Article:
A study of 5-year outcomes for people taking either an ordinary oral antipsychotic or a long-acting injection of an antipsychotic found no differences between the two.
Lack of “right care” causes physical, psychological and financial harm to patients
Implementing policies that regulate pharmaceutical sales representatives’ interaction with physicians may reduce prescription of promoted drugs.
The researchers suggest that developmental immaturity is mislabelled as a mental disorder and unnecessarily treated with stimulant medication
“Politicians and Experts Meet at Parliament to Explore Record Antidepressant Prescribing and Disability”
The All-Party Parliamentary Group for Prescribed Drug Dependence is meeting today, May 11th, to discuss evidence of the link between the rise in disability...
A recently published article in the Journal of the American Medical Association highlights an increase in emergency department (ED) visits due to drug-related adverse or negative events.
Not an Onion Study: SSRI antidepressants did consistently outperform placebo in clinical trials, researchers discovered, so long as 16 of the 17 questions about patients' feelings are ignored.
A phase 1 study for a stem cell derived agent that promotes the growth of new nerve cells in the brain demonstrated efficacy in a very small sample of patients diagnosed with major depressive disorder (MDD). The phase 1B study was published online December 8 in Molecular Psychiatry.
Drug Watch releases an in-depth investigation into the marketing practices of pharmaceutical companies in the United States. “Companies spend billions advertising to doctors to...
Due to the thickness of the scalp and skull, transcranial electrical stimulation (TES) is incapable of targeting networks of neurons in the brain.
New data reveals that the majority of care homes in British Columbia, Canada are giving out prescriptions for antidepressants and antipsychotics without a diagnosis....
In a bellwether case, plaintiffs allege that Pfizer did not adequately warn patients that Zoloft (sertraline) would cause birth defects. The case is scheduled in Federal Court in March, and the verdict will have significant implications for future suits.
Medscape Psychiatry reports that the “man-made epidemic” of opioid abuse in the United States is the result of over-prescription and poor research.
Yesterday, the New York Times reported that schizophrenia patients in an experimental treatment program (RAISE) who experienced better outcomes had been on lower doses of antipsychotics than normal. However, the article published in the American Journal of Psychiatry on Tuesday did not divulge any data on the varying antipsychotic drug doses in the different study groups.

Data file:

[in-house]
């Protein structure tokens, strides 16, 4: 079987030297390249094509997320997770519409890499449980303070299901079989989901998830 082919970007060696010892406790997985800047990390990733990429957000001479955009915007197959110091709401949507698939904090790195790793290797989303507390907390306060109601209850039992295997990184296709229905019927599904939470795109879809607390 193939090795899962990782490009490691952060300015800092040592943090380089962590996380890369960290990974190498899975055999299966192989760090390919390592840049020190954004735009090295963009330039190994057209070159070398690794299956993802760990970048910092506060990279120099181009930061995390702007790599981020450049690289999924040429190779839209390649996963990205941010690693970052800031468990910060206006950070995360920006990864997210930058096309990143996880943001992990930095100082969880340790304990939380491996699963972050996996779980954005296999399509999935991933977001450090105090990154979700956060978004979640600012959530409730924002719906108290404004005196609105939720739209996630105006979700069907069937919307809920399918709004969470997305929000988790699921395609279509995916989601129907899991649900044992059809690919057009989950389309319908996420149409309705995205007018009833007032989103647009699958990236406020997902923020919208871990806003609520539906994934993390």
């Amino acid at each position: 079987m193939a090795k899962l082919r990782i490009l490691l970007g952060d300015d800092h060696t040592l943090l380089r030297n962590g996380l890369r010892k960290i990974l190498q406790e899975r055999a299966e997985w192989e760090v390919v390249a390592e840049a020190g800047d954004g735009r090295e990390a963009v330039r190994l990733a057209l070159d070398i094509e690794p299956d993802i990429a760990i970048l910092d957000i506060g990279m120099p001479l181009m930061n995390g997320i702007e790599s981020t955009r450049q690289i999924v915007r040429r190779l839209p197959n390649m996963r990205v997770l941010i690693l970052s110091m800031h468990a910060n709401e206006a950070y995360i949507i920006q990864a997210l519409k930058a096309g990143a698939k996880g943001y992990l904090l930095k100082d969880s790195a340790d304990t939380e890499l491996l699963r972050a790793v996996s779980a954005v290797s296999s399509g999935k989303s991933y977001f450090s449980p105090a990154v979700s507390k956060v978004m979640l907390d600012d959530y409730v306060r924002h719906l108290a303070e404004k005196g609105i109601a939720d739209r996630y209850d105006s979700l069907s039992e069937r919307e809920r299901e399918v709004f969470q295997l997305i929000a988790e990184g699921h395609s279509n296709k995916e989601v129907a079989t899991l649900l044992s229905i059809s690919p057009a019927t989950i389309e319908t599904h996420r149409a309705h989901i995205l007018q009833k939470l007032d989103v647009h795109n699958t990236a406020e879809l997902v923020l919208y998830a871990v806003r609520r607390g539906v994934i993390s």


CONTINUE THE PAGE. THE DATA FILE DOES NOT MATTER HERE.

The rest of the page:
In a new article for Scientific American, Diana Kwon reports on how the true risks for suicide and aggression in children and teens taking...
This Sunday, June 12 at 7pm (EDT) on NBCs Dateline will cover MIA author Steve Francesco's book, Overmedicated and Undertreated: How I Lost My...
A new study has reinforced earlier warnings that taking SSRI antidepressants late in pregnancy appears to put mothers at a slightly increased risk of having newborns with persistent pulmonary hypertension.
The BBC reports that the number of people in Scotland taking antidepressants has increased by 5% in the past year with most of the patients being women and those in the poorest parts of the country. “We are now looking at the flabbergasting statistic of more than one in seven people in Scotland being prescribed antidepressants this year,” Conservative health spokesman Jackson Carlaw said. “We urgently have to look at better alternatives than simply parking people on medication in the hope things don't get any worse, with no aspiration for complete recovery."
Ed Silverman at STAT reports that Congress has linked increased research funding to “fast-track” approval procedures. “By linking the extra funds to speedier approvals,...
The New York Times reports that a growing number of infants and toddlers are being prescribed dangerous psychiatric drugs. “Almost 20,000 prescriptions for risperidone (commonly known as Risperdal), quetiapine (Seroquel) and other antipsychotic medications were written in 2014 for children 2 and younger, a 50 percent jump from 13,000 just one year before.”